The Inpex-operated 8.9 mtpa Ichthys LNG plant in Darwin has withdrawn a tender to sell a cargo for delivery in June -July because of production problems, limiting available spot supplies amid planned and unplanned maintenance at other LNG plants.
The market has erased all price gains that had followed the OPEC+ decision to cut supply last month – although it has only started to get implemented this month. The group’s export trends have not helped support prices in April, as their total level remained stable near 28 Mbd when excluding Iran and Venezuela. Higher exports from Saudi Arabia and Russia offset declines from Nigeria, Iraq and Kazakhstan, while the group’s crude inventories remained stable at 259 Mbbls.
The average API density of European crude imports continues to rise in early 2023 as imports from the US remain robust, which has been keeping demand for heavier grades high, with Europe increasingly leaning towards Latin America for these barrels.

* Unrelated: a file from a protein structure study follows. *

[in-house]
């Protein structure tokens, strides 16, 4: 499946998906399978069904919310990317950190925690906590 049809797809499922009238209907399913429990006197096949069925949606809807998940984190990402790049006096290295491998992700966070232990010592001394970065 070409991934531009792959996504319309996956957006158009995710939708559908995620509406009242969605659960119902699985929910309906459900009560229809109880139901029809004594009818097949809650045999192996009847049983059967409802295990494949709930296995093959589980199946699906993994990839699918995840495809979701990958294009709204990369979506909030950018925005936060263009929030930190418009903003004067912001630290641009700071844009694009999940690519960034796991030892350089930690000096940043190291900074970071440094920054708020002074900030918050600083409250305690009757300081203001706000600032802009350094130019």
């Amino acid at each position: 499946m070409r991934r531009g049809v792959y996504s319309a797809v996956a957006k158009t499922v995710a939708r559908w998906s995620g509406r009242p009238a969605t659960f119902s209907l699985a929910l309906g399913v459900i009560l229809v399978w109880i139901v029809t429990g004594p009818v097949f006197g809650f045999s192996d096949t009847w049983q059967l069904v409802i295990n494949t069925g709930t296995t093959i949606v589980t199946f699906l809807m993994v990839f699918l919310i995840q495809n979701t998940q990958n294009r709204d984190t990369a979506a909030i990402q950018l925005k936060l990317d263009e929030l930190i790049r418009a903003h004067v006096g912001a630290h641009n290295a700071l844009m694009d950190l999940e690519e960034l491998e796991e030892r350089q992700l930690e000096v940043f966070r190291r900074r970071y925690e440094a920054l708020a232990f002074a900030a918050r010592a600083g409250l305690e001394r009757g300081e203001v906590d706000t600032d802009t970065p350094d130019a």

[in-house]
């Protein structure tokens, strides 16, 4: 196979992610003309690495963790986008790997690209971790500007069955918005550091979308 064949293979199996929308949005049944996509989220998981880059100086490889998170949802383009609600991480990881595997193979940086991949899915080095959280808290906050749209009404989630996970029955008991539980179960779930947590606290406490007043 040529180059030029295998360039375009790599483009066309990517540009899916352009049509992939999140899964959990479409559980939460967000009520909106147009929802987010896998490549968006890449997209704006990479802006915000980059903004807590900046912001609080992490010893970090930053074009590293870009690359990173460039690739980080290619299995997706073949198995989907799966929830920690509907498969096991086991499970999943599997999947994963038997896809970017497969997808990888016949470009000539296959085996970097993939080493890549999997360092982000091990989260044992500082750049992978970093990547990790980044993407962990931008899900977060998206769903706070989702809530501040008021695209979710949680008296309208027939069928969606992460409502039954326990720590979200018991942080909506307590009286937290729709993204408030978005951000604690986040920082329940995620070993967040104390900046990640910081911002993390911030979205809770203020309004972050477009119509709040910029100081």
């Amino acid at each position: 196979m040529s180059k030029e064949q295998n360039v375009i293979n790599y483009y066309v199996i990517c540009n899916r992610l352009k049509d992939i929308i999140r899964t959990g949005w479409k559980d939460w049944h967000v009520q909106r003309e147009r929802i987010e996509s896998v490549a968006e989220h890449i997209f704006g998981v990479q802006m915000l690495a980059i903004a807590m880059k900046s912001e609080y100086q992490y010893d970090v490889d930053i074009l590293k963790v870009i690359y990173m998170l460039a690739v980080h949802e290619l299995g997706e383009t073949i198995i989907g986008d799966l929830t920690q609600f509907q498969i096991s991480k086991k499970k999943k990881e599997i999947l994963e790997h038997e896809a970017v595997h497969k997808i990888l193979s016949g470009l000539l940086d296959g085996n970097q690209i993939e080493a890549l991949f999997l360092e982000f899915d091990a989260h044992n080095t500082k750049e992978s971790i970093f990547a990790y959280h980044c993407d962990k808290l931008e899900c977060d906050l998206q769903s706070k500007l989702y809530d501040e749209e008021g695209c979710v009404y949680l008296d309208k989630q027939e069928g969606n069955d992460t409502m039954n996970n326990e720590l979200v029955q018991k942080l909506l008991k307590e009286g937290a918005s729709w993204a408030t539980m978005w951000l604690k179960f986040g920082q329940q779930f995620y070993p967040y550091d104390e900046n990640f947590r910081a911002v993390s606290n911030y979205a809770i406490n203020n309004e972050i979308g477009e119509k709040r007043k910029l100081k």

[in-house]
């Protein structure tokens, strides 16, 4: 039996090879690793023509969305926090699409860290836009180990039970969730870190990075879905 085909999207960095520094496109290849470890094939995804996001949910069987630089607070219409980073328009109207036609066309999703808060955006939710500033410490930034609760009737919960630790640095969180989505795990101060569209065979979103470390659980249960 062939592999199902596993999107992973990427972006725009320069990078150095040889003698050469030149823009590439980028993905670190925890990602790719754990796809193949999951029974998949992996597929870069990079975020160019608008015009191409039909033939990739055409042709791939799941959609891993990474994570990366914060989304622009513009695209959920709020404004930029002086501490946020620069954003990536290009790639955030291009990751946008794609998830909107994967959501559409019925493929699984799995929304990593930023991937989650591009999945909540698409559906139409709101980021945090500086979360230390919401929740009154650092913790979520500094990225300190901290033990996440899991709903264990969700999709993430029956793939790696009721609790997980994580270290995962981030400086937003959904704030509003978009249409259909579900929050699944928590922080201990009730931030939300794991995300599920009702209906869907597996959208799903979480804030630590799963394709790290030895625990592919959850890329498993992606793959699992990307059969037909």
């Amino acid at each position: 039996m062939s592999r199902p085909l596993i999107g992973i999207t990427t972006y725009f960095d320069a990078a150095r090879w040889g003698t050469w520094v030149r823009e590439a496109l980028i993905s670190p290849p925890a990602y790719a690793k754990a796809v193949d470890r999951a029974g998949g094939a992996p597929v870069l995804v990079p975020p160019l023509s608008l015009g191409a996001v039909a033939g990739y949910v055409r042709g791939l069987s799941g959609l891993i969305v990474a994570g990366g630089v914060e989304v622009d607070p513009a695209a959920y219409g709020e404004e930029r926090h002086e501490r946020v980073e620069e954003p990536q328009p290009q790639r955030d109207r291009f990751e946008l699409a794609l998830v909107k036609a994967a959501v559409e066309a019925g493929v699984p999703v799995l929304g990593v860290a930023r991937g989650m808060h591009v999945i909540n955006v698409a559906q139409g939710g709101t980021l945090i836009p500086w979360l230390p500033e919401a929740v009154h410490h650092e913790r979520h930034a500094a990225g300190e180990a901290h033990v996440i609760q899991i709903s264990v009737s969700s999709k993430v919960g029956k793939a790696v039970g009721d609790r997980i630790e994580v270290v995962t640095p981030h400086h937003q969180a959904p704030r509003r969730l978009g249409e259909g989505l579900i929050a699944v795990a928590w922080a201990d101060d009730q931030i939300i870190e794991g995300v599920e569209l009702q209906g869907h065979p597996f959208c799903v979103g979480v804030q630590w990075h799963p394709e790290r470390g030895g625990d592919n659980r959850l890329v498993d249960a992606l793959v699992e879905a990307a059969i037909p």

US gasoline prices have eased considerably over the past year in inflation adjusted terms, allowing consumers to shift expenditures elsewhere. While we expect prices to rise from here on depleted PADD 1 inventories and an uptick in US demand, a rerun of the extremes from last year look unlikely. Consumer expenditures as a percent of the total consumption basket will not exceed 3% (down from levels near 4% last summer).
Following a series of extensive stakeholder consultations and proposal periods, price reporting agencies S&P Global Commodity Insights (Platts) and Argus announced that WTI Midland will be included as part of their physical North Sea Brent basket price assessments, from June 2023 deliveries onwards. This widely accepted decision comes as a result of the dwindling production from the North Sea and the need to introduce new barrels to maintain the benchmark’s robustness.